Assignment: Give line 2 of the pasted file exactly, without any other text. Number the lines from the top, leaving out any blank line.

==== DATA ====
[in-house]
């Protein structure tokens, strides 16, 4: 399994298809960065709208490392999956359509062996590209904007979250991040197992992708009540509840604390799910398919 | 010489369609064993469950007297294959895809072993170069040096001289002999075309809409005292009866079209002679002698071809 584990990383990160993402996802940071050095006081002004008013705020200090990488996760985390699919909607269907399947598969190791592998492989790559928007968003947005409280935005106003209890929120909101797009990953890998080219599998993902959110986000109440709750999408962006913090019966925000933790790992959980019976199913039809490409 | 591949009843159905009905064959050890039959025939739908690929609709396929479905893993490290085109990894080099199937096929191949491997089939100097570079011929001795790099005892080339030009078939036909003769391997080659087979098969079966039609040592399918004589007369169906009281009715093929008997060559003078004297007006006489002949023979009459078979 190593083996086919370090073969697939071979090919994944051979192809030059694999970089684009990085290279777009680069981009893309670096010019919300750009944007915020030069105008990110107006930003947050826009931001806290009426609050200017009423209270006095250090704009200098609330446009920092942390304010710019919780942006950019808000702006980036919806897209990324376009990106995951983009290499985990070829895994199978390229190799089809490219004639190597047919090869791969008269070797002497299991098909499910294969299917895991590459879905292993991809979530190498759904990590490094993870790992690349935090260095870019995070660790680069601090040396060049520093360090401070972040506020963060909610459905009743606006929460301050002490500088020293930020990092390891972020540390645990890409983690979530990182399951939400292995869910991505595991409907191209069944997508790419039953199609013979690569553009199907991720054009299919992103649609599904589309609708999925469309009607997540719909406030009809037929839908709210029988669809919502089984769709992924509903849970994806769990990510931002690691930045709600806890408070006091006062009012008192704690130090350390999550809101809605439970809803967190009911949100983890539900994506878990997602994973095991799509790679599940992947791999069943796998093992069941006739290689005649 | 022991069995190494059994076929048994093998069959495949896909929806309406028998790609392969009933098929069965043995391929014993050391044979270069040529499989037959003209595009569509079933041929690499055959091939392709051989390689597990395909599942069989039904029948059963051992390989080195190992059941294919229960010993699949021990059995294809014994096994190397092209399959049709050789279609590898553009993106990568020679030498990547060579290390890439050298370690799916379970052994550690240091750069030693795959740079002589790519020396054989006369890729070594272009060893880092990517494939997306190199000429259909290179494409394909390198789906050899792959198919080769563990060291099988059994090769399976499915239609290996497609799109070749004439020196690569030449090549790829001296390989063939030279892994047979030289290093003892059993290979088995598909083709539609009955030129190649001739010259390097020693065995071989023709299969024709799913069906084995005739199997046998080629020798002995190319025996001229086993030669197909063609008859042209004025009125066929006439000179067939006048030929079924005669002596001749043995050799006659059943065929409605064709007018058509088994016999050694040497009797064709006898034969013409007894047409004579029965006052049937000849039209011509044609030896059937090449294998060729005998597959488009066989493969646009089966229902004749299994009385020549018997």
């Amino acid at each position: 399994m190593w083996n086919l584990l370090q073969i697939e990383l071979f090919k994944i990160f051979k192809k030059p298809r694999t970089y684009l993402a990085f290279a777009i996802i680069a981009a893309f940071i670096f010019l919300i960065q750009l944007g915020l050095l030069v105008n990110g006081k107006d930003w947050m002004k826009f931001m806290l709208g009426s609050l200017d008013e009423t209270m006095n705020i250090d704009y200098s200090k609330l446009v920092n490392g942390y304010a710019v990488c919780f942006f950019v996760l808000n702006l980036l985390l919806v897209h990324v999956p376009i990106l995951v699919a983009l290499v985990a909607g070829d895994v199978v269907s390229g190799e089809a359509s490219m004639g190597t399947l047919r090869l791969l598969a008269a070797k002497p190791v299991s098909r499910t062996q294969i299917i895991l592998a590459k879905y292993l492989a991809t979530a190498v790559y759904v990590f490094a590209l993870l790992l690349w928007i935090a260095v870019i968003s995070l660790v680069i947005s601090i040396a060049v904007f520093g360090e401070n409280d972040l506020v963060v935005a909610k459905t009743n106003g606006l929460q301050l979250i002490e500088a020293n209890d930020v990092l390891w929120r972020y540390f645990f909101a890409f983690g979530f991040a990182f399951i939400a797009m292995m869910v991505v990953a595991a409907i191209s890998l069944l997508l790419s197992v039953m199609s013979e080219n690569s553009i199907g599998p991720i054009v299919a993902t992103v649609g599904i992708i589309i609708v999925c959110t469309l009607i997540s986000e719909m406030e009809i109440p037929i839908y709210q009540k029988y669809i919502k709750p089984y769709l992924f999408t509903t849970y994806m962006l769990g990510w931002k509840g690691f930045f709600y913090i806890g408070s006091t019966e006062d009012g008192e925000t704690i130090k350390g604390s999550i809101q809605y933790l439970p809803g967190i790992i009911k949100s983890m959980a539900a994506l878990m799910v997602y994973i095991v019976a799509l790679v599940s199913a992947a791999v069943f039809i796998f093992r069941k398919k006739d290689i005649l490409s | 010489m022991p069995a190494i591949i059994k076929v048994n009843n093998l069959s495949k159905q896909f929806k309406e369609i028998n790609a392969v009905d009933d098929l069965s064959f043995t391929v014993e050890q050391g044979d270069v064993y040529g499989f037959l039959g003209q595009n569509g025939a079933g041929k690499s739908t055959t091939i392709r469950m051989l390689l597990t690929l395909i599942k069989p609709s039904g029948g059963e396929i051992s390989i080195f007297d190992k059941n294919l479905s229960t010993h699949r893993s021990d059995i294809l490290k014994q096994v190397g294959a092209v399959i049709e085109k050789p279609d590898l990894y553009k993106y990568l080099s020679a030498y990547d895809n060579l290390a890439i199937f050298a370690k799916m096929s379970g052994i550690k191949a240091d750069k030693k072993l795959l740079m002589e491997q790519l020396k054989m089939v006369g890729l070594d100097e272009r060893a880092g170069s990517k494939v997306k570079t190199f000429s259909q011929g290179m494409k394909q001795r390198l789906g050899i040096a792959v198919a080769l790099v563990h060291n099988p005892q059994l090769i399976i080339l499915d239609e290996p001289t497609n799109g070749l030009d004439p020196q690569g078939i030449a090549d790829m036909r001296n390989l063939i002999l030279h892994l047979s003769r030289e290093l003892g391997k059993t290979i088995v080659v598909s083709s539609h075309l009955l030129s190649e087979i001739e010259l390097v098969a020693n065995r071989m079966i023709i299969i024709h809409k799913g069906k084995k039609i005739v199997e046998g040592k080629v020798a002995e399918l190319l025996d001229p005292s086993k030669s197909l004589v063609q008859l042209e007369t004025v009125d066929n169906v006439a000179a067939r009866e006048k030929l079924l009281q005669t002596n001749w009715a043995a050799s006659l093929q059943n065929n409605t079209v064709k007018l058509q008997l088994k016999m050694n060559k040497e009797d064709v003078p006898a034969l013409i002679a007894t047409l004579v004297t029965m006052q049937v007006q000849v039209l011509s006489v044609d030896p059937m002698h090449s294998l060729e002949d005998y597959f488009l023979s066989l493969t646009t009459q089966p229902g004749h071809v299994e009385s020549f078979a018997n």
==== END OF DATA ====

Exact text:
């Protein structure tokens, strides 16, 4: 399994298809960065709208490392999956359509062996590209904007979250991040197992992708009540509840604390799910398919 | 010489369609064993469950007297294959895809072993170069040096001289002999075309809409005292009866079209002679002698071809 584990990383990160993402996802940071050095006081002004008013705020200090990488996760985390699919909607269907399947598969190791592998492989790559928007968003947005409280935005106003209890929120909101797009990953890998080219599998993902959110986000109440709750999408962006913090019966925000933790790992959980019976199913039809490409 | 591949009843159905009905064959050890039959025939739908690929609709396929479905893993490290085109990894080099199937096929191949491997089939100097570079011929001795790099005892080339030009078939036909003769391997080659087979098969079966039609040592399918004589007369169906009281009715093929008997060559003078004297007006006489002949023979009459078979 190593083996086919370090073969697939071979090919994944051979192809030059694999970089684009990085290279777009680069981009893309670096010019919300750009944007915020030069105008990110107006930003947050826009931001806290009426609050200017009423209270006095250090704009200098609330446009920092942390304010710019919780942006950019808000702006980036919806897209990324376009990106995951983009290499985990070829895994199978390229190799089809490219004639190597047919090869791969008269070797002497299991098909499910294969299917895991590459879905292993991809979530190498759904990590490094993870790992690349935090260095870019995070660790680069601090040396060049520093360090401070972040506020963060909610459905009743606006929460301050002490500088020293930020990092390891972020540390645990890409983690979530990182399951939400292995869910991505595991409907191209069944997508790419039953199609013979690569553009199907991720054009299919992103649609599904589309609708999925469309009607997540719909406030009809037929839908709210029988669809919502089984769709992924509903849970994806769990990510931002690691930045709600806890408070006091006062009012008192704690130090350390999550809101809605439970809803967190009911949100983890539900994506878990997602994973095991799509790679599940992947791999069943796998093992069941006739290689005649 | 022991069995190494059994076929048994093998069959495949896909929806309406028998790609392969009933098929069965043995391929014993050391044979270069040529499989037959003209595009569509079933041929690499055959091939392709051989390689597990395909599942069989039904029948059963051992390989080195190992059941294919229960010993699949021990059995294809014994096994190397092209399959049709050789279609590898553009993106990568020679030498990547060579290390890439050298370690799916379970052994550690240091750069030693795959740079002589790519020396054989006369890729070594272009060893880092990517494939997306190199000429259909290179494409394909390198789906050899792959198919080769563990060291099988059994090769399976499915239609290996497609799109070749004439020196690569030449090549790829001296390989063939030279892994047979030289290093003892059993290979088995598909083709539609009955030129190649001739010259390097020693065995071989023709299969024709799913069906084995005739199997046998080629020798002995190319025996001229086993030669197909063609008859042209004025009125066929006439000179067939006048030929079924005669002596001749043995050799006659059943065929409605064709007018058509088994016999050694040497009797064709006898034969013409007894047409004579029965006052049937000849039209011509044609030896059937090449294998060729005998597959488009066989493969646009089966229902004749299994009385020549018997």